Royal Hunt – XIII-Devil’s Dozen
Honestly I have never been a huge fan of Royal Hunt. I have most of their material, and as much as I marvel at how impressed I am of their technical skills, it just never fully clicked to me personally (maybe it’s the fact that they have always had a sort of keyboard first sound to them). After saying that, I would have to say that this one is right up there as one of my favorites. Something about it strikes me more than they have in the past. Now with 13 full length studio efforts as well as gobs of singles, compilations, live albums, box sets and various other releases, there is no denying they are accomplished musicians. And to break down their music, they can really write some great material. If you are one of the few who are new to Royal Hunt, expect big production, incredibly well written prog metal filled with some great hooks and melodies with some killer vocals from the vastly underrated DC Cooper. Andre Andersen is an accomplished writer and has engineered a lot of great tunes and this new album is no exception. If you like heavy prog with lots of melody, then this one is right up your alley – of course in which case I am sure you already knew that! Either way, another great job turned in by Andre, DC and the boys!!
Choice Tracks – How Do You Know, So Right So Wrong, Heart On A Platter, Riches To Rags
Through the Iron Forest
When I contacted the Danish band Savage Machine a few weeks ago to order a physical copy of their new EP, ‘Through the Iron Forest,’ they told me I was the first person in the USA to buy the CD. That state of affairs needs to change, and fast. I know we lovers of traditional heavy metal are living in a new golden age, with a dizzying array of new bands and new releases to check out every month. That situation, as wonderful as it is, inevitably produces casualties because there is insufficient time (not to mention insufficient funds) to purchase and listen to everything, particularly self-released albums from faraway lands. It would be a crime for such a fate to befall Savage Machine, easily one of the more exciting bands to emerge in this time-honored style in many a moon. Over the span of a five song (plus intro), 26-minute EP, the quintet from Denmark manages to impress on almost every level. Perhaps most striking on the first spin through the recording was the diversity of songs. Don’t be alarmed, as everything fits squarely within the classic / trad metal framework, but Savage Machine expertly mix galloping speedsters (“Prisoners of War”) with Swedish-style power metal (“Iron Forest”), moody slow burners sounding a bit like Crimson Glory (“The Easy Way Out”) and even a jaw-dropping Accept/Saxon-type anthem morphing into a Maidenish lead break and tempo change (“The Final March”). Even better, Savage Machine maintain an extremely high level of songwriting quality as they move from one track to the next, appearing equally adept at each style. The next element of ‘Through the Iron Forest’ that bowled me over was the quality of the individual performances, particularly the spine-tingling powerhouse clean vocals of Troels Rasmussen (brimming with emotion and character, possessing a terrific range, yet not sounding like a clone of anybody) and the dynamic, divebombing twin-guitar tandem of Jacob Bruun and Simon Kalmar Poulsen. Wow. Production values belie any suggestion of low-budget recording standards, with the band achieving a full, powerful sound courtesy of producer Jacob Bredahl (whose credits include Hatesphere and others, typically in the more extreme realms).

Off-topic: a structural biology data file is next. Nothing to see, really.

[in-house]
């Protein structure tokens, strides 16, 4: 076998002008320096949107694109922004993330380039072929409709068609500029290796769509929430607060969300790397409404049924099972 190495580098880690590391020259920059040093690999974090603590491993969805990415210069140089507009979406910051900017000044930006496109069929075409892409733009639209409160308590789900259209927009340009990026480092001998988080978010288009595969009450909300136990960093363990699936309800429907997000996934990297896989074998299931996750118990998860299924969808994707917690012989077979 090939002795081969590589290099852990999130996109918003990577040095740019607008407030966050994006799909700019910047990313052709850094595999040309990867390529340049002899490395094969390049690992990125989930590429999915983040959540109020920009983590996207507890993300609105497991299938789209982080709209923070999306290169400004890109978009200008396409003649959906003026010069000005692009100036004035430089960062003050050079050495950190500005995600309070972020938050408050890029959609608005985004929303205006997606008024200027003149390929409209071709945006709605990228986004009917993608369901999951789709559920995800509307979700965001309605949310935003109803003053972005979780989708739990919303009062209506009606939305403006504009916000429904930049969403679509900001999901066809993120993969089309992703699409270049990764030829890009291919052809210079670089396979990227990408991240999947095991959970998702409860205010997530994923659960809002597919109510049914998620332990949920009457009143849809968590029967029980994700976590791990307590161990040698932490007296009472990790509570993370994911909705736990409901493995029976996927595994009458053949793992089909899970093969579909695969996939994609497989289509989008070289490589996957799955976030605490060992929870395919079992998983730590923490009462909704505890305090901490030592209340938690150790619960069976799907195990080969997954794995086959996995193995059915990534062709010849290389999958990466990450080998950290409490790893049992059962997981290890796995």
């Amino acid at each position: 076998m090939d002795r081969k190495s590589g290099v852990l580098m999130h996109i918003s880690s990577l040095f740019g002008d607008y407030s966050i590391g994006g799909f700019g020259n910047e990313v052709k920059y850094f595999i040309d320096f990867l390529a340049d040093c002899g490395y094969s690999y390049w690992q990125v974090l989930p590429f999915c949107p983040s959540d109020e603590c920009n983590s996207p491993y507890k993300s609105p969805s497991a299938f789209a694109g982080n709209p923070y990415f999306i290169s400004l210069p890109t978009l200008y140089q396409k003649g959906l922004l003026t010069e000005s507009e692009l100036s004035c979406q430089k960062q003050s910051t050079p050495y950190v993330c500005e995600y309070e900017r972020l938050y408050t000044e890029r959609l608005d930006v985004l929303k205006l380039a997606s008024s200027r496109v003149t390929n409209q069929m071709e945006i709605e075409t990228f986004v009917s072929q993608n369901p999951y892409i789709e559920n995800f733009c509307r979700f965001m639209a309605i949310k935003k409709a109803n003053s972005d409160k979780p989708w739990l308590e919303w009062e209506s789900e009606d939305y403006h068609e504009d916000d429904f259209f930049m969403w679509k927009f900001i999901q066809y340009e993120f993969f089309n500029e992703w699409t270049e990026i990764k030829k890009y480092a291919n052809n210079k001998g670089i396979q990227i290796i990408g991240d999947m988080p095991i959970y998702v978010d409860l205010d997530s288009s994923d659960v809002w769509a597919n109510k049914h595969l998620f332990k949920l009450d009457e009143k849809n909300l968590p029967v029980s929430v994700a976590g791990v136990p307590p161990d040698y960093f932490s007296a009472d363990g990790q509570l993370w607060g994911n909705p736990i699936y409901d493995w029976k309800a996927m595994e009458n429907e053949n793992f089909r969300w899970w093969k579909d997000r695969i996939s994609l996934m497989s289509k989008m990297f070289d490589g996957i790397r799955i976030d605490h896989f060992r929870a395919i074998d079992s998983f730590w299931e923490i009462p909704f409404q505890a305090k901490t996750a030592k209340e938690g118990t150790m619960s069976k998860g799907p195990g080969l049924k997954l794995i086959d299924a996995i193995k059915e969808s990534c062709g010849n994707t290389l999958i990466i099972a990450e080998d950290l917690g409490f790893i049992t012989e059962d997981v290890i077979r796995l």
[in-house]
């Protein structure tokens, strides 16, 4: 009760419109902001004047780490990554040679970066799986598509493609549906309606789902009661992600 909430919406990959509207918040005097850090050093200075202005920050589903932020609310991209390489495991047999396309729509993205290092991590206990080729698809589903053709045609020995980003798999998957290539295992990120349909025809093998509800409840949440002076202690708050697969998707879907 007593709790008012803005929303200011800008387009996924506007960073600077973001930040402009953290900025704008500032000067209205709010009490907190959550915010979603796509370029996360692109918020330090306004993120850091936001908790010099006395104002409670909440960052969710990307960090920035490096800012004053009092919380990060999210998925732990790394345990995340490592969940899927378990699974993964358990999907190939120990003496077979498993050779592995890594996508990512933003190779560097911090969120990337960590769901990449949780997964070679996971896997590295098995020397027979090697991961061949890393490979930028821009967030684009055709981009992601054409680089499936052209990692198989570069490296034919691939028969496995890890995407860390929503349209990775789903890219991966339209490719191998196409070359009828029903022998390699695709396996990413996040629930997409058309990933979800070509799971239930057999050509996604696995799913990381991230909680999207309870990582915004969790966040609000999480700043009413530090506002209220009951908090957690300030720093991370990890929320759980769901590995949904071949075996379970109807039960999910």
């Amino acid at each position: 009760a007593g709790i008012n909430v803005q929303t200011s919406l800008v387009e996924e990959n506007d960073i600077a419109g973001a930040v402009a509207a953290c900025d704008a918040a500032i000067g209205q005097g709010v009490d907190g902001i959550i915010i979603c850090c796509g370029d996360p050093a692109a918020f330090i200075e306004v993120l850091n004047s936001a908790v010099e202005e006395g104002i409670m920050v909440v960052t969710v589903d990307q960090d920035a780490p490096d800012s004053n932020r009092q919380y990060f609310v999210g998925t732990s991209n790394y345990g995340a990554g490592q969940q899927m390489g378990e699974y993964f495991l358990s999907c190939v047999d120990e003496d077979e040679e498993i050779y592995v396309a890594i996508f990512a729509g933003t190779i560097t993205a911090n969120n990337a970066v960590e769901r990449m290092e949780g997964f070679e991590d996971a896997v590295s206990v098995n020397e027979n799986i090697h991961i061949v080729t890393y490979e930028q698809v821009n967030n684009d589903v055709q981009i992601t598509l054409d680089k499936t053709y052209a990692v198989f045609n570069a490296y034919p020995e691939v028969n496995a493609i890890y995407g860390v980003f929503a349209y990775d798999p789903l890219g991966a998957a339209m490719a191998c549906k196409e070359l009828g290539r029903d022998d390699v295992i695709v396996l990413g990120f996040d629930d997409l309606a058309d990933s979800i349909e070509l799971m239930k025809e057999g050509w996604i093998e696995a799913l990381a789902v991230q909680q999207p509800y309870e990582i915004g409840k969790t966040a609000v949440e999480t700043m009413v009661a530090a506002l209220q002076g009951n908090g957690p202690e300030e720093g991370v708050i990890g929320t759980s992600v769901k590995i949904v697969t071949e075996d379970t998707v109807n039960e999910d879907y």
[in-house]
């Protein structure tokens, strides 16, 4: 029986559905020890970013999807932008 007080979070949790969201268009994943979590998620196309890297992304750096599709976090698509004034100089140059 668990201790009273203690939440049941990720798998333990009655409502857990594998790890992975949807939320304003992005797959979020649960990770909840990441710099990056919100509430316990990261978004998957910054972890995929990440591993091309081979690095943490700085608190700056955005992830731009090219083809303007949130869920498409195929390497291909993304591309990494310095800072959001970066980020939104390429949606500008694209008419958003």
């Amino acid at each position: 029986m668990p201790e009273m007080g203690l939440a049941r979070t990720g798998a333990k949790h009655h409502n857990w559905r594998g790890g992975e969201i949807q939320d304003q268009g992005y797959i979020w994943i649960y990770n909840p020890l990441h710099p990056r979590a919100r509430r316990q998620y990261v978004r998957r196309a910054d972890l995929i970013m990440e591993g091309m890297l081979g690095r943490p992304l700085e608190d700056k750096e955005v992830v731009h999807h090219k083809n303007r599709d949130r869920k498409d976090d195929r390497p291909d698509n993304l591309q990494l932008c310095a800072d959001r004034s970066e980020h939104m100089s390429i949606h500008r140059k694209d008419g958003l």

There’s really not much more to say here. ‘Through the Iron Forest’ is an unqualified triumph and an excellent introduction to Savage Machine. Honestly, the only question in my mind is whether the band can replicate this kind of success over the span of a full-length album. I am confident that Savage Machine are up to the challenge, and am hopeful that we’ll get a definitive answer soon. For now, do yourself a favor and lend your ears to ‘Through the Iron Forest,’ which is a fresh, exciting take on the old-fashioned heavy metal that is so near and dear to all of our hearts.
~ Review by Kit Ekman ~
ARTILLERY / STRIKER
Siberia, New Orleans, Louisiana
April 16, 2015
It’s monsoon season on the Gulf Coast. We’ve been deluged with 14 inches of rain in the last 6 days. That’s more than our friends in Southern California receive in an entire year! Smack dab in the middle of the water works, Jen and I decided to make the 140-mile treacherous trek through torrential downpours and flooded streets to the Big Easy, where a multinational metal bill par excellence awaited us at Siberia, a tiny hole-in-the-wall venue on St. Claude Street better known for its kitchen (specializing in delicious Slavic Soul food) than its quality as a live music club. Unfortunately, not many metalheads in the central Gulf Coast region had the same idea as we did, as the gig was poorly attended. Not counting the touring bands (of which there were 5), venue staff, and folks wandering in just to get food and get the hell out, there were no more than 20-25 people in the joint, at most.
After several openers, Canadian metal heroes STRIKER took the stage at 10:45 p.m. This tour marks the Edmontonians’ (is that a word?) first jaunt through the United States, but the five-piece is obviously a seasoned and skilled live act. Undeterred by the minuscule stage, the dismal lighting or the weak audience, bearded vocalist Dan Cleary whipped his troops through a tight 9-song, 40-minute set focused on their recent ‘City of Gold’ opus. Striker’s amalgamation of power metal, trad metal and thrash works extremely well in a live setting, with the thrashier numbers like “Underground” and “Crossroads” contrasting nicely with singalong anthems like “Fight for Your Life” and even what Cleary described as a “hair metal song” (“don’t worry,” he hastened to add, “it’s an original – we’re not going to play you a Poison song or anything”) in the form of “Bad Decisions.” Striker exhibits a high level of musicality, from the powerful, strong lead vocals to the stellar lead guitarwork of Tim Brown to the terrific backing vocals courtesy of all three stringed instrumentalists, but especially bassist William Wallace. There were no weak moments, and the band even pulled out some synchronized stage moves at the beginning of “Lethal Force.” Whether it all made an impact with this crowd or not, I cannot say. About seven songs into Striker’s set, the guy next to me at the front of the stage called out, “Play ‘Lethal Force’!” Great, here’s an educated fan that actually knows the band’s material, right? You might think that, except that Striker had just played aforementioned “Lethal Force” two songs earlier. It was that kind of night, I’m afraid. Still, the Canadians took it in stride, and Cleary seemed in good spirits when I chatted with him afterwards. For what it’s worth, I thought their gig was fantastic, and was thrilled to finally be able to witness Striker live after all these years. Closer “Full Speed or No Speed” (one of Jen’s and my mantras for life) finished things off on a high note. Hail Striker! Setlist: Underground, Fight for Your Life, City of Gold, Crossroads, Lethal Force, Start Again, Bad Decisions, Let It Burn, Full Speed or No Speed.